At the turn of the new century, it would've been politically bold for a president of the United States to file a Supreme Court brief in favor of gay marriage. No longer. Barack Obama's lawyers filed such a brief late yesterday, citing "equal protection principles," and their historic government declaration barely rippled the news cycle. What once would've been deemed courageous now seems commonsensical. Heck, even Clint Eastwood, he of the infamous empty chair, has joined 100 other Republicans in signing a pro-gay marriage brief.

So if you want to celebrate a real profile in courage, you have to talk about someone like Jim Cegielski.

And you're saying, "Who the heck is Jim Cegielski?" And I'm saying, he's a guy you should know about. He's a rural Mississippi newspaper owner who rebuked his homophobic readers.

First of all, it's exceedingly rare these days for any newspaper owner, or publisher, or editor, to rebuke any reader. Print circulation and advertising continue to spiral downward in our digital era. Newspapers kowtow to their remaining readers, out of terror of alienating them. All too often, the prevailing ethos is to "give the readers what they want," even if what they want, in terms of reading material, is often mindless.

Enter Cegielski, owner of the Laurel Leader-Call. Back on Feb. 7, his paper featured a story about two local women who had tied the knot in a gay marriage ceremony. (A symbolic ceremony, this being Mississippi.) The headline was, "Historic Wedding: Women wed in Laurel through smiles, tears." Tears, because one of the women is suffering from brain cancer. The other mate said, "Love is love, it knows no gender."

Readers went ballistic - hate calls ("gay marriage is an abomination against God"), letters, e-mails, Facebook posts, and cancelled subscriptions. Suffice it to say that they were less than pleased to find amoral blasphemes on the front of their local paper.

Many newspaper proprietors, facing such wrath, would've sagged like a bad souffle. In rural Mississippi, that would be the commonsensical response. Cegielski did something else. In an editorial, he basically told readers that if they didn't like the gay marriage story, well, that's just too darn bad.

Excerpts:

"We were well aware that the majority of people in Jones County are not in favor of gay marriage. However, any decent newspaper with a backbone cannot base decisions on whether to cover a story based on whether the story will make people angry. The job of a community newspaper is not pretending something didn't take place, or ignoring it because it will upset people. No, our job is to inform readers what is going on in our town and let them make their own judgments. That is exactly what we did with the wedding story...We never said it was a good thing or a bad thing, we simply did our job by telling people what took place.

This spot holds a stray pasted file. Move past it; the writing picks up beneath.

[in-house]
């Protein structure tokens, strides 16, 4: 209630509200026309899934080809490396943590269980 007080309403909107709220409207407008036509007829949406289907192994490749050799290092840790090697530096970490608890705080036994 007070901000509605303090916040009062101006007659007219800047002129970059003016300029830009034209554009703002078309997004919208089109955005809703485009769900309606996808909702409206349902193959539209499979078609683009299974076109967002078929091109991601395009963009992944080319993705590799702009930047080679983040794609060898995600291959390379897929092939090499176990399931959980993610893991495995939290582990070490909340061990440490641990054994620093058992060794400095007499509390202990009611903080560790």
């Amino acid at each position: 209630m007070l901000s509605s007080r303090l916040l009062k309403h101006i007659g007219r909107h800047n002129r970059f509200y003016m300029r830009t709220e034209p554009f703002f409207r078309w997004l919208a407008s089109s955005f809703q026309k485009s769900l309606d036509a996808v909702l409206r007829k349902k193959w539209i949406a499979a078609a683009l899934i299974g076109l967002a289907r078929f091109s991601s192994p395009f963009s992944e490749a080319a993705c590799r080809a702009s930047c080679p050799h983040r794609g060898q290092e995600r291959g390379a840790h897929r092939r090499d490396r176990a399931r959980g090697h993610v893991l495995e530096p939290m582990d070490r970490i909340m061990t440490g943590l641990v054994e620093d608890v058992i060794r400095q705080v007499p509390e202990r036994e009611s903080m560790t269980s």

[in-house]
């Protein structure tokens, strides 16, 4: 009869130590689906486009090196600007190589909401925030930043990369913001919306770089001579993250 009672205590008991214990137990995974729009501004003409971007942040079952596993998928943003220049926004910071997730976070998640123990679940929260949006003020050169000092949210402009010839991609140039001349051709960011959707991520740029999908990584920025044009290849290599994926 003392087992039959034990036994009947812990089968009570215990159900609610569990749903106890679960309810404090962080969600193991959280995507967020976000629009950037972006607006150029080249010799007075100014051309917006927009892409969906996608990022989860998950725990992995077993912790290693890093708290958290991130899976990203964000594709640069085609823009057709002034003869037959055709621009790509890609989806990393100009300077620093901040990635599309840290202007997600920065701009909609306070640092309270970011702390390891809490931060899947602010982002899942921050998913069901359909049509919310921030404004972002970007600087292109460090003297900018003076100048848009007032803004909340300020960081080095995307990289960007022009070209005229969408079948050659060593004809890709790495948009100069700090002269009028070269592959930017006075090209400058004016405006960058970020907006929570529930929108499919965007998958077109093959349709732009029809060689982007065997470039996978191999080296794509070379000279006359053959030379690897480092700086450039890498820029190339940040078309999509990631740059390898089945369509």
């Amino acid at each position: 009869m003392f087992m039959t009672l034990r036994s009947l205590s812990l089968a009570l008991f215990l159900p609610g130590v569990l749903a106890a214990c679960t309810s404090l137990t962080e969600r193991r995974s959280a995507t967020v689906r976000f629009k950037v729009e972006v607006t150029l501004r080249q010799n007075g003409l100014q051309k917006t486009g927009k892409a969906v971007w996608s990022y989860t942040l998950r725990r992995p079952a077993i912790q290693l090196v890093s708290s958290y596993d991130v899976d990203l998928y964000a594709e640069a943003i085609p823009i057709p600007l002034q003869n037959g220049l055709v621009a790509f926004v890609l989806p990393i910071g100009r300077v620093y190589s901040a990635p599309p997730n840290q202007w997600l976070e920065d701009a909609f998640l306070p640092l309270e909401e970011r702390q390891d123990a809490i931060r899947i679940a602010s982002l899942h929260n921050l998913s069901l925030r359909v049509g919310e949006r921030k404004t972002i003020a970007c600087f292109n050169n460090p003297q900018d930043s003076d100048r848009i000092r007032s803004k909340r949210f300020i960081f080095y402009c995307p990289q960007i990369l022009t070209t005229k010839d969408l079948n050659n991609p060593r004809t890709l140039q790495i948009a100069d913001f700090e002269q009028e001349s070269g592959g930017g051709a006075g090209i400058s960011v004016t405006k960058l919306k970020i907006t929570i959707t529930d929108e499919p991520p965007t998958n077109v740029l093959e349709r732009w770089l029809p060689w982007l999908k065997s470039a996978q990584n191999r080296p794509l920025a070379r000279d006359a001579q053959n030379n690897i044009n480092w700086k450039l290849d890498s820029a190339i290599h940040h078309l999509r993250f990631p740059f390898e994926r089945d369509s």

"I took the bulk of the irate phone calls from people who called the paper to complain. Most of the complaints seem to revolve around the headline, 'Historic Wedding,' and the fact that we chose to put the story on the front page. My answer to the 'Historic Wedding' headline is pretty simple. You don't have to like something for it to be historic. The Holocaust, bombing of Pearl Harbor and the Black Sox scandal are all historic. I'm in no way comparing the downtown wedding of two females to any of those events (even though some of you made it quite clear that you think gay marriage is much worse)."

And here's my favorite passage:

"We have stories about child molesters, murders and all kinds of vicious, barbaric acts of evil committed by heinous criminals on our front page, and yet we never receive a call from anyone saying 'I don't need my children reading this.' Never. Ever. However, a story about two women exchanging marriage vows, and we get swamped with people worried about their children."

You tell 'em, Jim. Reporting and writing and exercising one's news instincts, without caring whether some readers might get mad...that's how journalism is supposed to work. So kudos for Cegielski for his courage in expressing what should be commonsensical.

As for the homophobic readers who canceled their subscriptions, I am reminded of how conservative icon William F. Buckley typically responded, whenever an angry reader phoned him at The National Review and threatened to stop payment. Buckley liked his response so much, he made it the title of one of his books:

Cancel Your Own Goddam Subscription.

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